Being a Woman “d’un certain age”, as the French would say, brings on reflection and more attention to one’s roots. I have been thinking a lot about my maternal Grandmother, Richette Cianchette Frederick, lately. As I remember her, I marvel at the accomplishments and seemingly endless energy of this wonderful immigrant lady.
Richette was born in Italy, and came to America as a child around 1910. Like most women of that era, she married very young and had a large family. Her six children included my Mother, who is pictured here on the right. On the left is my Mom’s twin brother, Uncle Bill, and holding her twins is the beautiful woman who is my Nana, Richette.
Life in the 1920’s on a small farm in Maine was hard. My grandfather worked on a construction crew, so he was gone all week. This meant that my Nana had to take care of six kids, a farmhouse, and the farm hands that were needed to help with the animals and crops. So, there must have been daily baking of bread and cooking for all those people. There must have been washing and cleaning and mending and general child care. No dishwasher.No dryer. No freezer. No convenience foods. No air conditioning. Wood heat. The enormity of chores and food preparation is, to modern homemakers, unthinkable.Yet, she, and most of the women of her generation, had no choice but to get up each day and do what needed to be done. If I really think hard about what her days were like, I become tired myself!
In addition to raising all these children, keeping them clean and healthy, managing the farm and its workers, and taking care of a large farmhouse, she seemed to find time to create. She sewed, crocheted, tatted, and embroidered; all those needlework projects that exist from the early part of the Twentieth Century were made by Women like my Nana. She never sat down without something in her hands to work on. She would, in later years, be creating dresses and hats for her grandchildren’s dolls; or embroidering table cloths and crocheting potholders. I cannot remember her ever folding her hands or sitting in a completely relaxed manner. The word “chill” was not part of the vernacular of that era.
After her children were grown, she operated a hot dog stand on the Main Street of tiny Pittsfield, Maine. This small enterprise became well known, and there are still people today who tell me that their childhood memories include going to get a hot dog for a treat (if they had behaved well). I can recall standing by her side while she cooked onions on the grill and prepared the rolls, mustard, and relish, as the hot dogs steamed. It was all very exciting, and I was at eye-level with the grill as those fabulous onions gave forth the intoxicating aroma that lured in her customers.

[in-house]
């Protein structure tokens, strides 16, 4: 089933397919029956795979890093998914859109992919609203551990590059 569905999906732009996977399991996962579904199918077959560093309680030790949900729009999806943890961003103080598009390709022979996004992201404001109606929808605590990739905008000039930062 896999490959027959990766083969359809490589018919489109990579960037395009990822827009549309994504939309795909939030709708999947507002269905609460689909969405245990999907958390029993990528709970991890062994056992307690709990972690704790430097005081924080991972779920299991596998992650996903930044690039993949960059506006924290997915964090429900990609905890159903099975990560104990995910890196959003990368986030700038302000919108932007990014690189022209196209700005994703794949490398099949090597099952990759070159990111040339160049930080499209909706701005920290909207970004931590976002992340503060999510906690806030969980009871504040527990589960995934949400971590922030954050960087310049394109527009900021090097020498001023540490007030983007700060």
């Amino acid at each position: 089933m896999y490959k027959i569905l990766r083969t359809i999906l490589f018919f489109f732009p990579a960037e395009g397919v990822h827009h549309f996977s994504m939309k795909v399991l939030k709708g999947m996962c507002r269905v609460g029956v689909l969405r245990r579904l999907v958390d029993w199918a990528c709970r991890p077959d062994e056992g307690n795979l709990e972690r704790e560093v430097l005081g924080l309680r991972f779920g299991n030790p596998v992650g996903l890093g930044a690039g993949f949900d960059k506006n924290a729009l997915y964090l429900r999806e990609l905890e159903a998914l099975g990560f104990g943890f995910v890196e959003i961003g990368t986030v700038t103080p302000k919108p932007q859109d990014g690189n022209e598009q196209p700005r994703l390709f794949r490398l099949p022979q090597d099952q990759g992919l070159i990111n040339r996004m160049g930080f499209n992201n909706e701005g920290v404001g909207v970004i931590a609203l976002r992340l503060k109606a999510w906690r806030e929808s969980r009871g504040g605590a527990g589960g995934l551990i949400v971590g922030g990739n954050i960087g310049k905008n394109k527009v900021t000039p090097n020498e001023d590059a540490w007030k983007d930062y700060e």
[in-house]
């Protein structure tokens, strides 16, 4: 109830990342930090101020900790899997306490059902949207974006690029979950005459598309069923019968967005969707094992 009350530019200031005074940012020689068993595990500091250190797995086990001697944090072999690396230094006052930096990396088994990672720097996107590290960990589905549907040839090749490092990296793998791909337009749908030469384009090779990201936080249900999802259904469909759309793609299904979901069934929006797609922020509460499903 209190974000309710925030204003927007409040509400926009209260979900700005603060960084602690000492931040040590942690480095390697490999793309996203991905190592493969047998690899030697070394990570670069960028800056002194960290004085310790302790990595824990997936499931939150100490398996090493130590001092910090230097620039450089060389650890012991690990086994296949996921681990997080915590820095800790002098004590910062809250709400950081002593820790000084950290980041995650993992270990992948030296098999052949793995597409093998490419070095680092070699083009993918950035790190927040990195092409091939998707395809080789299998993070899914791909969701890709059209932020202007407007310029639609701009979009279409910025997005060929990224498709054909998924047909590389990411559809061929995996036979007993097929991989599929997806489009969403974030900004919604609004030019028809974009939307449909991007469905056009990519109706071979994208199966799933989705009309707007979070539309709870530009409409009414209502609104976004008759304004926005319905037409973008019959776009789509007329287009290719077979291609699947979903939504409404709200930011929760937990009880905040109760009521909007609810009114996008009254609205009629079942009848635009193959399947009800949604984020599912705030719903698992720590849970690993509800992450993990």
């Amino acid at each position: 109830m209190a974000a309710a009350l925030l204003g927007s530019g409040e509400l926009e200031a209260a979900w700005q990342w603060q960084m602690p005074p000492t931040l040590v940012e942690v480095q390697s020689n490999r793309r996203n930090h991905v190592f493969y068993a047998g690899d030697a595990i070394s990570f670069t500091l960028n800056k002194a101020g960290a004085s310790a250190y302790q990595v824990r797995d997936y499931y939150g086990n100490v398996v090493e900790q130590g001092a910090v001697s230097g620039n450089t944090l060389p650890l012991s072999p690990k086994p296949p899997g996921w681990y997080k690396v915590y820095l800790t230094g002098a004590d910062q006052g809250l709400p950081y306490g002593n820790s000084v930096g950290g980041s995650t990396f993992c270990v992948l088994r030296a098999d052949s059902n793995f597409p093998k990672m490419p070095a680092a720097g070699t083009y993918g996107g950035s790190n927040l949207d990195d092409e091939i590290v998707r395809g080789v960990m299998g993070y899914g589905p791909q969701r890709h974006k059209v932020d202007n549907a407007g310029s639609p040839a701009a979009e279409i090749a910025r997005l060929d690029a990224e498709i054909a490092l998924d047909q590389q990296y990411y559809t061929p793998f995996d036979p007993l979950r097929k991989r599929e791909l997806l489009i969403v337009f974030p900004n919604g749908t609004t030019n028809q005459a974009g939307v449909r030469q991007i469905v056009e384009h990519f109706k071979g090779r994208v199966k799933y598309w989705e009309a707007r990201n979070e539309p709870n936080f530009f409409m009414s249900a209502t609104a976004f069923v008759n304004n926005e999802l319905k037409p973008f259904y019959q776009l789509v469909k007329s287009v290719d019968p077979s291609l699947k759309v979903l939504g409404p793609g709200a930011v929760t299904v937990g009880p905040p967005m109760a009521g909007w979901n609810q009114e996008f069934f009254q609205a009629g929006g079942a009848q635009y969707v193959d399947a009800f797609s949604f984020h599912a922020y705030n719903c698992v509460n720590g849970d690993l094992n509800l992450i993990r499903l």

My Nana was a World Class Cook. I can remember long tables of clamoring grandkids stuffing themselves with her spaghetti and meatballs, fabulous bread, and Italian cookies.There really weren’t any recipes….she just created everything from scratch and remembered how to do it all.
Richette was beloved by her family, her friends, and just about anyone who knew her. She never gossiped, complained, or indulged in self-pity. She was kind, soft-spoken, full of love and light, and laughed easily. This lady who came from the beautiful Abruzzo region of Italy made a new life in her adopted land. Pettorano and Sulmona were far away, and she insisted that her children speak English, not Italian. (We always knew that the topic was not for our ears if my grandparents spoke Italian around us; that was the only time the grandkids heard it spoken.)
I wish that my Nana had lived a longer life. She died of Cancer at the age of 63, and I was just thirteen. I was lucky to have known her at all, but the memories leave me wanting to have known her even better. She had an indomitable spirit, and extraordinary energy. I remember her singing as she washed dishes; she had a sweet voice and a good musical ear.She loved flowers, decorating for Christmas, Nat “King” Cole, and President Kennedy. She was a creative whirlwind.
Lucky me: I have some of her genes.